Reason for Access Denied error in PowerShell using Get-WMIObject calls to a remote Windows Server 2008 Failover Cluster node

What we will be covering in this blog, is a reason for an Access Denied error message in PowerShell and the options for resolving them. The particular Windows PowerShell cmdlet we will be referencing, is Get-WmiObject for accessing WMI object calls against a remote Windows Server 2008 Failover Cluster node.

Before continuing, we want you to note some differences of Windows PowerShell between Windows Server 2008 and Windows Server 2008 R2 operating systems.

1. In Windows Server 2008 by default, Windows PowerShell v1.0 is not installed. It needs to be installed from the Features Wizard in Server Manager.


2. In Windows Server 2008 R2 by default, Windows PowerShell v2.0 is already installed.



NOTE: When you go to the Feature Wizard in Server Manager as shown, don’t confuse Windows PowerShell Integrated Scripting Environment (ISE) with Windows PowerShell v2.0. This new ISE is an add-on host application for Windows PowerShell that enables you to write, run, and test scripts and modules in a friendly environment. Key features such as syntax-coloring, tab completion, visual debugging, Unicode-compliance, and context-sensitive Help provide a rich scripting experience.

Now that we have the operating system differences out of the way, let’s move on to the Get-WMIObject calls made between the two versions of Windows PowerShell. This cmdlet has a convenient alias, gwmi, which I’ll use for most of my examples. The local node name we will be referring to in these examples will be W2K8-CLUSNODE1 and the remote node name will be W2K8-CLUSNODE2.

Whenever you try executing the following syntax from Windows PowerShell v1.0 on Windows Server 2008 Failover Cluster, you will experience an Access denied error message when calling the the specific Get-WMIObject query to a remote Failover Cluster node:

      gmwi mscluster_resourcegroup -computer W2K8-CLUSNODE2 -namespace ROOT\MSCluster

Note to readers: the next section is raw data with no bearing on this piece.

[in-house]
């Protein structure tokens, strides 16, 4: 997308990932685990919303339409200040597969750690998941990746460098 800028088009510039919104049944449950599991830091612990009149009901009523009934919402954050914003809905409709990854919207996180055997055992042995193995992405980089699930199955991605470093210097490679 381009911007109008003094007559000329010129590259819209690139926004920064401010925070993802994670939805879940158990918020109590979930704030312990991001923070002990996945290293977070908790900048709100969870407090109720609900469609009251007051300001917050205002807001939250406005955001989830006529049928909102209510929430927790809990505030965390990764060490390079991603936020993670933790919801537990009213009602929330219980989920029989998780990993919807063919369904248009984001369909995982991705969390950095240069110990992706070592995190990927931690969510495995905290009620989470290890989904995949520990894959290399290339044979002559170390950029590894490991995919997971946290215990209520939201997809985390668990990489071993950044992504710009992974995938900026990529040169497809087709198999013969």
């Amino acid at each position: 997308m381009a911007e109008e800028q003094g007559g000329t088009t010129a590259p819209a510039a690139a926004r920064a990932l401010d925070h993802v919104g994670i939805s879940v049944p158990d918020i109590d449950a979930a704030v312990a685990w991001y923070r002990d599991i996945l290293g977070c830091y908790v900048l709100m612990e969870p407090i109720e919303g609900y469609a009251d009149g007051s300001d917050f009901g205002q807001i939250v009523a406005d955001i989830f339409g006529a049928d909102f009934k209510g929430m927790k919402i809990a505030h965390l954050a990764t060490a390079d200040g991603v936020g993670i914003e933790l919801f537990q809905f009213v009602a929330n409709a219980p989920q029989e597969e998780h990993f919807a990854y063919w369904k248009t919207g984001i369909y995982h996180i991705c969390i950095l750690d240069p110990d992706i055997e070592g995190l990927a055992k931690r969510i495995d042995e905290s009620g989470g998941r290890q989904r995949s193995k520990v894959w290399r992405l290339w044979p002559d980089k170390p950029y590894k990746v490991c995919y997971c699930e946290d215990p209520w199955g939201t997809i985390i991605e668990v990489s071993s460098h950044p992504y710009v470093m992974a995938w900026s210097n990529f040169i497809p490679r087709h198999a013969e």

gwmi mscluster_resourcegroup -computer W2K8-CLUSNODE1 -namespace ROOT\MSCluster

    gwmi mscluster_resourcegroup -namespace ROOT\MSCluster


There are also other Get-WMIObject queries (non Failover Cluster specific) that work just fine when executing them against a remote node providing the proper credentials, such as the following syntax used below:

qwmi win32_service -credential domain\user_name -computer W2K8-CLUSNODE2

Then a dialog box will appear, so that credentials can be passed along with enough elevated privileges to query the Get-WMIObject calls. Such as the example provided below, which displays a list of services running on the remote node.




Now you may ask yourself, why are we getting Access Denied with some Get-WMIObject queries and not with others? The specific reason Get-WMIObject queries fail against a remote node of the Failover Cluster using Windows PowerShell v1.0, is because it requires Authentication of Packet Privacy that cannot be passed along in version 1.0.

This Authentication of Packet Privacy is part of a well-defined set of common API calls of the Microsoft® Security Support Provider Interface (SSPI), which is used for obtaining integrated security services for authentication, message integrity, message privacy, and security quality of service for any distributed application protocol.